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Australian ends Cuba-US swim after jellyfish sting

An Australian endurance athlete has ended her bid to become the first person to swim from Cuba to the US without a protective shark cage, after being stung by a jellyfish.

Chloe McCardel suffered the "debilitating" severe sting approximately 11 hours after she started her record attempt from Havana.

Chloe McCardel during a practice swim ahead of her challenge.

The 28-year-old had anticipated that it would take about 60 hours to arrive in the Florida Keys and spoke of the upcoming challenges at a press conference on Tuesday:

"It is the hardest swim in the world today. No one has been able to achieve this. It’s possibly harder than winning the World Cup or getting a gold medal.”

A message on her Facebook page thanked well-wishers for their support and said that McCardel and her team are now on their way towards Key West in the US.

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Beyonce and Jay-Z could face fine for Cuba trip

Beyonce and Jay-Z were greeted by big crowds as they celebrated their fifth wedding anniversary in Havana. Credit: REUTERS/Enrique De La Osa

Pop superstar Beyonce and her rapper husband Jay-Z could face a fine after a high-profile trip to Cuba to celebrate a wedding anniversary.

Two Republican members of Congress have asked the US Treasury Department for information on what type of licence the couple obtained before heading to Havana.

The long-standing US trade embargo against Cuba prevents most Americans from travelling to the island without a licence granted by the US government.

Ileana Ros-Lehtinen and Mario Diaz-Balart, who both represent districts in south Florida where there is a high Cuban-American population, said: "Despite the clear prohibition against tourism in Cuba, numerous press reports described the couple's trip as tourism."

"The Castro regime touted it as such in its propaganda," the letter said, adding: "We represent a community of many who have been deeply and personally harmed by the Castro regime's atrocities, including former political prisoners and the families of murdered innocents."

Cuba: Right-wing group in US behind Chavez rumours

Venezuela's vice-president has accused a right-wing group in the US of being behind rumours about President Hugo Chavez's health as he continues battling for his life.

Speaking after a mass at a military hospital in honour of the president, Nicolas Maduro said:

"They're part of a wing of the imperial power of the United States that's the wing that has made more disasters and wars in our continent".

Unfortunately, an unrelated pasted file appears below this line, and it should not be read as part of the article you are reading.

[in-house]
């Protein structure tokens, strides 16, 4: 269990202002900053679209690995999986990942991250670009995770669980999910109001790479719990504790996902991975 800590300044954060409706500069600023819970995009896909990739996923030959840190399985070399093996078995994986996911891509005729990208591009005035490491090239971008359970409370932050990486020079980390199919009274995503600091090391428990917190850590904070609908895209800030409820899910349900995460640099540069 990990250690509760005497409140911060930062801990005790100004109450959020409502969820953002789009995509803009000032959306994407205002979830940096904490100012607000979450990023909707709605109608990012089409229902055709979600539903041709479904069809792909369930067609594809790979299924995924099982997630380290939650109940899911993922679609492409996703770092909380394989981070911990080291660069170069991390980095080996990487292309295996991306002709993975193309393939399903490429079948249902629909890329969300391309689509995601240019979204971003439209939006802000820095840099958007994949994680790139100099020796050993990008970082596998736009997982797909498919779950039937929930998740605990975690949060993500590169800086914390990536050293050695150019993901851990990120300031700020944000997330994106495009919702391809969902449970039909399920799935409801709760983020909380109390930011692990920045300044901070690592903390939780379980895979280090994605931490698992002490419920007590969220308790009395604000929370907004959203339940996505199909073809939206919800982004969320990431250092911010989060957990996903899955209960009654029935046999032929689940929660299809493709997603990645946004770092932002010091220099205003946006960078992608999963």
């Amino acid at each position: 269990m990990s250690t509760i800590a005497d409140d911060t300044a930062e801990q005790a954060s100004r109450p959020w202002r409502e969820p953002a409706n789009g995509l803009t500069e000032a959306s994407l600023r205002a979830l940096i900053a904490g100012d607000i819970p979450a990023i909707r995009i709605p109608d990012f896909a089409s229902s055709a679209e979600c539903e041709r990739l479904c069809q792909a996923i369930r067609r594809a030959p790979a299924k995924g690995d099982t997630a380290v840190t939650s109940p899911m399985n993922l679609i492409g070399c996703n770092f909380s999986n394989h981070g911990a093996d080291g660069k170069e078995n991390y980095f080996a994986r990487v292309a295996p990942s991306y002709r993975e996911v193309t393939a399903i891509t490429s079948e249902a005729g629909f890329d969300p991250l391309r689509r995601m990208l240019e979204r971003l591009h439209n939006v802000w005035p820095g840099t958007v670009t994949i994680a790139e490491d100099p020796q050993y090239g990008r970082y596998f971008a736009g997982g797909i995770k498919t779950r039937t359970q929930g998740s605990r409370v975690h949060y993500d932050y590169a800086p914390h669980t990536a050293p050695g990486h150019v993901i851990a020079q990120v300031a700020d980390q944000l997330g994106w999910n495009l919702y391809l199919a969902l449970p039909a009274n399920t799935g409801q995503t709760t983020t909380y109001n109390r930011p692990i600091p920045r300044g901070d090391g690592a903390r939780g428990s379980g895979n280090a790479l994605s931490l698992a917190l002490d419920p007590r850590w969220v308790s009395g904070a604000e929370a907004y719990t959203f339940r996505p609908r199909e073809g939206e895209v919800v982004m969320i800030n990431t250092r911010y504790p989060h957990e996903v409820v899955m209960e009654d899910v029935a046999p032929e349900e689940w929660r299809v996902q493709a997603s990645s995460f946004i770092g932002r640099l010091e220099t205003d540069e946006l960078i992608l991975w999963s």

A recent picture of Hugo Chavez with his daughters Credit: reuters

Mr Maduro also said Mr Chavez is receiving chemotherapy and radiation treatment.

Last week, after more than two months of in a Cuban hospital, Chavez returned to Caracas where he is being treated at a military hospital.

Read: Hugo Chavez 'fighting for his life'

Cuban parliament names vice president and possible successor

In a surprise move, Cuba's new parliament has named a rising young star as Raul Castro's first vice president.

Miguel Diaz-Canel, 52, a member of the political bureau who rose through the party ranks in the provinces to become the most visible possible successor to Castro.

Diaz-Canel would succeed Castro if the 81-year-old cannot serve his full term.

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Raul Castro: This will be my last term

Cuba's President Raul Castro Credit: REUTERS/Andres Stapff

Cuba's President Raul Castro has announced that he will stand down from office in 2018 bringing to an end almost 60 years of rule under the family dynasty.

Raul took over from his brother Fidel Castro in 2008, but has spoken about limiting the number of terms for senior government officials including the presidency.

Castro made the announcement in a nationally broadcast speech shortly after the Cuban National Assembly elected him to a second five-year term in the opening session of the new parliament.

He starts his second term immediately. In 2018, Castro will be 86.

French 'Spiderman' scales famous Habana Libre hotel

A daredevil known as "the French Spiderman" scaled Cuba's famous Habana Libre hotel without ropes or a safety net on Monday.

Alain Robert - who has climbed some of the world's tallest buildings -reached the top floor of the 27-storey hotel as hundreds of spectators cheered from the streets below.

After the death-defying stunt, he said his main concern had not the height of the 413 feet tall hotel, but that a bit of the building's facade might break off.

"It can be rusty, the concrete can be damaged. So, I could break this or that so it's a bit scary".

The hotel is one of Havana's most iconic buildings, taken over after the 1959 Cuban Revolution and redubbed the "Habana Libre," or "Free Havana."

Fidel Castro briefly set up his personal offices in the hotel after his triumphant march into the capital.

See also:

'French Spiderman' climbs First Tower in Paris

Surfer rides what could be a record breaking 100ft wave

Ex-Cuban leader Fidel Castro makes rare public appearance

Retired Cuban leader Fidel Castro voted in Cuba's general election on Sunday and chatted with well wishers and Cuban reporters in Havana for more than an hour, in his first extended public appearance since 2010.

Castro had voted from his home in three previous elections since being taken ill in 2006 and giving up power to his brother Raul two years later.

Castro reportedly talked about efforts to reform the Cuban economy, Latin American integration, Venezuelan President Hugo Chavez and other matters.

He was heard in a weak voice praising popular participation in Sunday's election.

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